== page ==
In 2004, at the direction of Gaffney and a colleague, CSP launched the Divest Terror Initiative in an effort to disrupt international terrorism. The organization worked with state legislatures to forbid "taxpayer-supported" state pension systems from investing in stocks of foreign companies that Holton said, "provide corporate life support to the ayatollahs." The initiative resulted in "two dozen states" divesting their state pension funds from foreign companies that do business with Iran. The revenue generated from Iran's "oil and gas reserves" is largely used to finance the notorious activities of the Islamic Republic, which the U.S. State Department has designated as "the world's most active state sponsor of terrorism." Holton said that despite CSP's efforts to expand the legislation to include Cuba and North Korea, the Obama administration omitted them from the State Department list.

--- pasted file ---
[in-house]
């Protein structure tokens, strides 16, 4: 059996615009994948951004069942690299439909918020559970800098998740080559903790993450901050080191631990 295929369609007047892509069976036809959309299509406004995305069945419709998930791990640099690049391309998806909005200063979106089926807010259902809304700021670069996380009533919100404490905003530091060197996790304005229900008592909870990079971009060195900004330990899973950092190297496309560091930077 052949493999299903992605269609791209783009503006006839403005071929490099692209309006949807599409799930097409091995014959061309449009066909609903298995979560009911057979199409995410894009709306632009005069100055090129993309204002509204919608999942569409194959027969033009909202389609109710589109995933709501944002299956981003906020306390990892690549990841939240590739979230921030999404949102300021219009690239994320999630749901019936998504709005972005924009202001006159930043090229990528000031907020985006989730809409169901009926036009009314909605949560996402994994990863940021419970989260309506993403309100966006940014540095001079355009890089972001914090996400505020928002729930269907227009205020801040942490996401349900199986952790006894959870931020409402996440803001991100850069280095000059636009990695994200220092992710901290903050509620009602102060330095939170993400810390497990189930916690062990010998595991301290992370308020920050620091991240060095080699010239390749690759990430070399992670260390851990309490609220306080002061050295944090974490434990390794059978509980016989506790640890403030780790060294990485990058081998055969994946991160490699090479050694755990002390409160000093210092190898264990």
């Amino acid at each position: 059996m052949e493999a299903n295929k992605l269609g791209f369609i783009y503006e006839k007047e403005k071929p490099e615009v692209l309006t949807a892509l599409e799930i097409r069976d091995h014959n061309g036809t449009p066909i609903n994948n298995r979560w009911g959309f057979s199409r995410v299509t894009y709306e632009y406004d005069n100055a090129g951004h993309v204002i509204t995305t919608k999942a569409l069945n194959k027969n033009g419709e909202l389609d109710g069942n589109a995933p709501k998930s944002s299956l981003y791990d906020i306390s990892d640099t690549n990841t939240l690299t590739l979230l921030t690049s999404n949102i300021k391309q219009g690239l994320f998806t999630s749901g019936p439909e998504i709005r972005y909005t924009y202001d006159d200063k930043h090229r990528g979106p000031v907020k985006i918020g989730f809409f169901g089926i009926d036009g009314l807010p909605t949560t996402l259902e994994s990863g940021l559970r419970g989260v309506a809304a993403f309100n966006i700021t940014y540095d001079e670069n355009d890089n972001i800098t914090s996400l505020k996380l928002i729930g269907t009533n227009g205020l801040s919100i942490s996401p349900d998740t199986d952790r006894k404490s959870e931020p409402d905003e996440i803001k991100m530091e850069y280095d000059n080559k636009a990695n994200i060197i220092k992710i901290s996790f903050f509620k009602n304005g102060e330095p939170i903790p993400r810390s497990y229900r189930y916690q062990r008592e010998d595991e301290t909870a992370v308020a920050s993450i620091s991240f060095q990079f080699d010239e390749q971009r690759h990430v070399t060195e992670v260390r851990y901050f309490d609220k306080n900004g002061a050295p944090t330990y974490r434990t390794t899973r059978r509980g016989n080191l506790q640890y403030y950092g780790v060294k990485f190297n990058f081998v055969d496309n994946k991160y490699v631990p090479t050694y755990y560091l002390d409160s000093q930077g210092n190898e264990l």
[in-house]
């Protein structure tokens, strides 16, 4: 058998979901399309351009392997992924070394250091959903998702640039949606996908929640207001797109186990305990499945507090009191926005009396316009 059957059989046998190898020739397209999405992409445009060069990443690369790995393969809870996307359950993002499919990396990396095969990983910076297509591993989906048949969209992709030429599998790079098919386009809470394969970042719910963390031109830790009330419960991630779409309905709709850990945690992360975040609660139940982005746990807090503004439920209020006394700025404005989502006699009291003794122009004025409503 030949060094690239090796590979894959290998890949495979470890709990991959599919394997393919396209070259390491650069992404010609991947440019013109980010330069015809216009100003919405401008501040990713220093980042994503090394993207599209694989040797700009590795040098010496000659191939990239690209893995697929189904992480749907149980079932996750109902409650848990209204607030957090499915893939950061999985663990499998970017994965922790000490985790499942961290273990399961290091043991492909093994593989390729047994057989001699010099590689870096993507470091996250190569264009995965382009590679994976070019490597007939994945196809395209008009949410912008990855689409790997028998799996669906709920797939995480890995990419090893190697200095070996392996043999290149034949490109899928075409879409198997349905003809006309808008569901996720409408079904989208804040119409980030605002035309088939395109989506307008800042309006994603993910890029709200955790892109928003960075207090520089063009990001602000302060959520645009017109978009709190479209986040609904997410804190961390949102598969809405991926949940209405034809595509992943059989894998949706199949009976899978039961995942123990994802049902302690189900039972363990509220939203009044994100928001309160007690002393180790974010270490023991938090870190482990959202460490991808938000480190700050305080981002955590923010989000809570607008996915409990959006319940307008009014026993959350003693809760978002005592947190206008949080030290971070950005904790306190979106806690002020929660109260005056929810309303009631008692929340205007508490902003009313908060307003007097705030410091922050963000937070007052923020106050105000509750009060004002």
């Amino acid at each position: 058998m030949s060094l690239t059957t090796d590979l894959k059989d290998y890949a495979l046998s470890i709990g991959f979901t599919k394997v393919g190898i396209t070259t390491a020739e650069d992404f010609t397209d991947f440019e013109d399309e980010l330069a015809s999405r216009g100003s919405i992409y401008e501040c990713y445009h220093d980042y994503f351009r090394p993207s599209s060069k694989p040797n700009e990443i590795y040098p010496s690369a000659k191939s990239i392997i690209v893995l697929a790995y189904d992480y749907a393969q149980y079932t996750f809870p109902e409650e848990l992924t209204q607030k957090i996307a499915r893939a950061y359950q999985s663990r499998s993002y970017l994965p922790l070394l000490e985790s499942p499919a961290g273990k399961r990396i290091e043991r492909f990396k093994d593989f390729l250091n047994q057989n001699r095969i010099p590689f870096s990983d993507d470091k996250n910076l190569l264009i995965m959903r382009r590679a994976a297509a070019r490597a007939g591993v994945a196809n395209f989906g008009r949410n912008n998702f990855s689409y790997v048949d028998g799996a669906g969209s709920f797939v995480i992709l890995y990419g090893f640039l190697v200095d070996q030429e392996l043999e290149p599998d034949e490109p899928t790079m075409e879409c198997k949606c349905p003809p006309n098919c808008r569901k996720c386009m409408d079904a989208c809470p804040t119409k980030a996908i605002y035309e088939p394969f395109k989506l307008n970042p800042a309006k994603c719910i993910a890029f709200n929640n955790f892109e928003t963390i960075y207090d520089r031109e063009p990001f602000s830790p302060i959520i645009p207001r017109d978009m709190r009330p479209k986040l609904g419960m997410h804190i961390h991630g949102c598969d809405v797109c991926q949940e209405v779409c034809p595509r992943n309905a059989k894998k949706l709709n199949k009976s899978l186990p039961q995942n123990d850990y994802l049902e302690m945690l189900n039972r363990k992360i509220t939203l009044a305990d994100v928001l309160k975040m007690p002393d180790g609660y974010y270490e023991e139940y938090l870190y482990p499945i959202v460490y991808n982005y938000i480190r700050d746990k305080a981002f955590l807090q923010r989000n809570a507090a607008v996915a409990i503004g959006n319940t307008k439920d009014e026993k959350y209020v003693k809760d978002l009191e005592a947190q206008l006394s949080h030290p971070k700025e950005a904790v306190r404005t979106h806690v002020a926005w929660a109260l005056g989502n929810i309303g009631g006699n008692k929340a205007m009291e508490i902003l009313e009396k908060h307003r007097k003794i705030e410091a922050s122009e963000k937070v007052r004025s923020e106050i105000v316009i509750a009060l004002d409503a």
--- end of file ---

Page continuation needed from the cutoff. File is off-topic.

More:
CSP, in tandem with the Middle East Forum, introduced the American Laws for American Courts legislation in 2012, which keeps Shariah out of U.S. courtrooms. Holton said the purpose of the legislation is to "protect [those] fundamental constitutional rights" which Shariah violates. He said there were "dozens of cases" where Shariah was introduced in the U.S., in "state court systems in particular." In some of those cases, judges "ruled in a toxic manner" to uphold Shariah law. As outlined in a CSP publication, Shariah in American Courts, one area in U.S. courts where Islamic law is invoked is in family law where, according to Shariah, "the testimony of a woman is worth exactly half that of a man." Holton said Shariah "trampled [on]" the constitutional rights of "equal protection and due process."